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For the month of October, we are sharing stories of abuse survivors as part of Domestic Violence Awareness Month. See more tales from our Survivor Series here.

At 23, Theresa* was a single, independent woman living the dream in New York City. Soon, though, she found herself in a long-distance relationship with a recording artist she met in Atlanta who, throughout their three-year relationship, slowly chiseled away at her self- esteem. Eventually, Theresa moved to the man’s small town to be with him full-time and became isolated, dependent, and made to feel crazy anytime she objected to her partner’s disrespectful behavior, including dating other women.

The more success Theresa achieved professionally, the more her partner manipulated her to do things for the sake of their relationship. She was in constant fix-it mode, relying on therapy to help her meet this man’s emotional and physical demands. The more pressure he put on her, the less energy she had for herself, and the more her body freaked out, leading to weight gain, breakouts, and lack of sexual desire. 

Eventually, Theresa moved on and in our interview, she talked to us about what it was like being in an emotionally abusive relationship and how she regained her spiritual and emotional strength afterward.

How did your relationship with your abuser begin?

It started in hindsight exactly the way it ended. There would be these very intense moments where he would act interested, then moments where I felt I was clawing for his attention when he would pull away from me. We were long-distance then ended up meeting in Atlanta. Part of our relationship was long distance, but I later found out that he wasn’t exclusive to me. He was dating other women and had full-on relationships with other women. He convinced me to move to where he lived, saying we’d be there for a year because of my sacrifice, then after we’d find a different place in a bigger city because I never wanted to live in that town. He was just saying whatever to get me down there. When I moved that’s when a lot of things became apparent, things I sensed that wouldn’t allow me to fully trust myself.

I would bring things up. That’s one thing I was proud of myself for, even though he would talk me out of it and make me feel like I was crazy for a lot of things. I would still bring it up. But the past is kind of blur about how it got started.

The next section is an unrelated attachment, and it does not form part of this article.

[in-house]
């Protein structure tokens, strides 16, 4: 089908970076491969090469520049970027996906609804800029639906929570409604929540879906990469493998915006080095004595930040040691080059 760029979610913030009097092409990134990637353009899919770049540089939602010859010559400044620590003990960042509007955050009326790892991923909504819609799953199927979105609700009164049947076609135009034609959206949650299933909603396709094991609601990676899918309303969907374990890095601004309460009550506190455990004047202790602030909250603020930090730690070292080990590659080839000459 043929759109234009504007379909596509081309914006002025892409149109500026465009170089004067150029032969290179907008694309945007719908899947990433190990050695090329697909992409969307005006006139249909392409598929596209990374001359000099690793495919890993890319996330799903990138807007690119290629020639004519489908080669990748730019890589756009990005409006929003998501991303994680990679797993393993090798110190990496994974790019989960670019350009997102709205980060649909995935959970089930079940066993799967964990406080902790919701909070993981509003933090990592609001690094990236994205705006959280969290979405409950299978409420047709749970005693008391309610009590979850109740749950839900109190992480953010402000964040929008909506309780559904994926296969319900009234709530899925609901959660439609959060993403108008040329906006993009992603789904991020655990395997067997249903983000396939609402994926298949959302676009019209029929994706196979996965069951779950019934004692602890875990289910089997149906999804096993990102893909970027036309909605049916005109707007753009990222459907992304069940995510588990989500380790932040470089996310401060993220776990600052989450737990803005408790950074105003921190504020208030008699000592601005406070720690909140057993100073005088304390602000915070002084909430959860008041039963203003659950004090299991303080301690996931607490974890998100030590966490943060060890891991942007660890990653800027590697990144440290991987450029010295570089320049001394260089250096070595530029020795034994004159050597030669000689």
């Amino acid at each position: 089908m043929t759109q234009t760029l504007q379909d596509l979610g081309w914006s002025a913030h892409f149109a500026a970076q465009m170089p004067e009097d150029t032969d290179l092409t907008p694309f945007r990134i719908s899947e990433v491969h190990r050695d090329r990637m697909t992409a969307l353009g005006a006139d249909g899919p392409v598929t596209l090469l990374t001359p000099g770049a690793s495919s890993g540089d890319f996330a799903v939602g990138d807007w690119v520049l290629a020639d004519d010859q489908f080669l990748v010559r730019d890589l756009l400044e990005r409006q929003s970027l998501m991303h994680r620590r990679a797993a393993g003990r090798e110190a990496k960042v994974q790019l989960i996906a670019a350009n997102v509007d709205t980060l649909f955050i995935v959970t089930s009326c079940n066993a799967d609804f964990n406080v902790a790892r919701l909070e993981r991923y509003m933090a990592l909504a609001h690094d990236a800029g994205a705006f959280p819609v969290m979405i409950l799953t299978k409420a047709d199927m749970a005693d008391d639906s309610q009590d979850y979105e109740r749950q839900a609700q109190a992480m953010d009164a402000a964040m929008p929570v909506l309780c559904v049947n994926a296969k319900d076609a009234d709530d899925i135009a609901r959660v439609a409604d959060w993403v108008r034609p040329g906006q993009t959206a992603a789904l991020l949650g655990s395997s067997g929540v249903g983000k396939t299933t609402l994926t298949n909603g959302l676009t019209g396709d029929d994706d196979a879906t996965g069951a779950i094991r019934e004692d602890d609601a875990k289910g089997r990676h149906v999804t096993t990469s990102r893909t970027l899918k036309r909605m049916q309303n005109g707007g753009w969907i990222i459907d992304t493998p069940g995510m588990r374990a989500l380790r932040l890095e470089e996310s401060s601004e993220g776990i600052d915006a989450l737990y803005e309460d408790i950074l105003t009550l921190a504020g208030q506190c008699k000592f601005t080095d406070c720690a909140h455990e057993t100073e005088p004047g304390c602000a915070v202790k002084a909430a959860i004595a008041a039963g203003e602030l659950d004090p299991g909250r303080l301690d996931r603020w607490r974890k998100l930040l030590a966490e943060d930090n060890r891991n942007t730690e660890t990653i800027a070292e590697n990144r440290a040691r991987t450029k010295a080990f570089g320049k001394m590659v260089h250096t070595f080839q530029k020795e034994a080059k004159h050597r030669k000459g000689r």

How did your abuser make you feel like you were crazy?

It started very early in the relationship. I was still in New York and I met one of his friends who was a girl and we found out that he told a friend he didn’t want me talking to her because she knew too much — she was around and saw certain things.

He would put me on these breaks, after talking to my therapist I found out its called trauma bonding. If I brought up anything that is normal like “Where were you?” or  “Who were you with?” it would turn into him saying “I think we need to be on a break.” It would make me feel like maybe I overreacted.

One specific time his friend told me, “You need to know what’s going on he’s hanging out with this girl…” Early on, he didn’t want me to have a relationship with this girl so he called me and asked: “Do you trust me?”It’s funny because his niece was in the car, and I later found out they were going to breakfast with another woman that day.   

He was very manipulative. Any time I would bring something up he would use the fact that I suffer from mild depression- situational depression after college, which was super common- to say I was insecure, acting crazy, and that I needed to see my therapist. I was constantly in therapy regurgitating what he said to me back to my therapist– “I dont trust him, I’m insecure because he has all these women friends.” Meanwhile, I was completely right. Every time he would put me on break the same women would come around.

What did your therapist say about the relationship?

I was seeing two at one point, one on Talkspace and one in person. He recommended I go see a therapist in Atlanta; that was his way of getting me out of the city so he could do whatever he wanted while I was gone.

Both would say, “What is he doing to work on the relationship?” I was so defensive and so confused by this. I’d withdraw, saying certain things because he convinced me that it was me. I was the one that needed to work on all these things. That was one of the things that cut me off from a lot of people. Most of the people around were his friends so they would make comments that were in agreement with him. There weren’t a lot of people I could talk to. When my therapists would pick up on anything I’d get very defensive and shut down on sharing things.

Before the final break-up did you ever think maybe you weren’t crazy?

Yes! A couple of times. Like when we first moved in together. I had visited a few times before I officially left New York. One of the women sent a text message, and he said, “Oh My God,” and read the message to me. He did the whole “she’s crazy” thing to me about her and said that she was overreacting. I asked why I hadn’t met her and he said, “Oh she’s just a friend and I asked if she wanted to meet you and she said no.” I went to a party and saw her and the energy he described didn’t resonate with me.